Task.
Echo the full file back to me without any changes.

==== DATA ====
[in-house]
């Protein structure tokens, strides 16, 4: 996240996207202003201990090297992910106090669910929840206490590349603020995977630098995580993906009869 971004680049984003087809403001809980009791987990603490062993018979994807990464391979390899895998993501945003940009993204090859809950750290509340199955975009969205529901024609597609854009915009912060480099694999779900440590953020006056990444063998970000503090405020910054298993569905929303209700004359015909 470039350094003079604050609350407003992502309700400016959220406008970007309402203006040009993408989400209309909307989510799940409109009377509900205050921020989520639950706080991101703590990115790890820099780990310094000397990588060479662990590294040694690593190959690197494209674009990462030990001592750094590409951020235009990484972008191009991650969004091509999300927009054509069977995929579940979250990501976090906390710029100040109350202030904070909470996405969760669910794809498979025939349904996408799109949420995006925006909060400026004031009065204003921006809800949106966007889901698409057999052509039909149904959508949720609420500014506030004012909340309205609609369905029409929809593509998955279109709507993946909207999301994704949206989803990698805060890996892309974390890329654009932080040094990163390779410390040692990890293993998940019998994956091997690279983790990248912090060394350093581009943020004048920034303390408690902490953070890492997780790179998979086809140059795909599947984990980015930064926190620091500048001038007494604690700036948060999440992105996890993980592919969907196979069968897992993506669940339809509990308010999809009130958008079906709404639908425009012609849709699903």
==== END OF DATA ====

[in-house]
């Protein structure tokens, strides 16, 4: 996240996207202003201990090297992910106090669910929840206490590349603020995977630098995580993906009869 971004680049984003087809403001809980009791987990603490062993018979994807990464391979390899895998993501945003940009993204090859809950750290509340199955975009969205529901024609597609854009915009912060480099694999779900440590953020006056990444063998970000503090405020910054298993569905929303209700004359015909 470039350094003079604050609350407003992502309700400016959220406008970007309402203006040009993408989400209309909307989510799940409109009377509900205050921020989520639950706080991101703590990115790890820099780990310094000397990588060479662990590294040694690593190959690197494209674009990462030990001592750094590409951020235009990484972008191009991650969004091509999300927009054509069977995929579940979250990501976090906390710029100040109350202030904070909470996405969760669910794809498979025939349904996408799109949420995006925006909060400026004031009065204003921006809800949106966007889901698409057999052509039909149904959508949720609420500014506030004012909340309205609609369905029409929809593509998955279109709507993946909207999301994704949206989803990698805060890996892309974390890329654009932080040094990163390779410390040692990890293993998940019998994956091997690279983790990248912090060394350093581009943020004048920034303390408690902490953070890492997780790179998979086809140059795909599947984990980015930064926190620091500048001038007494604690700036948060999440992105996890993980592919969907196979069968897992993506669940339809509990308010999809009130958008079906709404639908425009012609849709699903």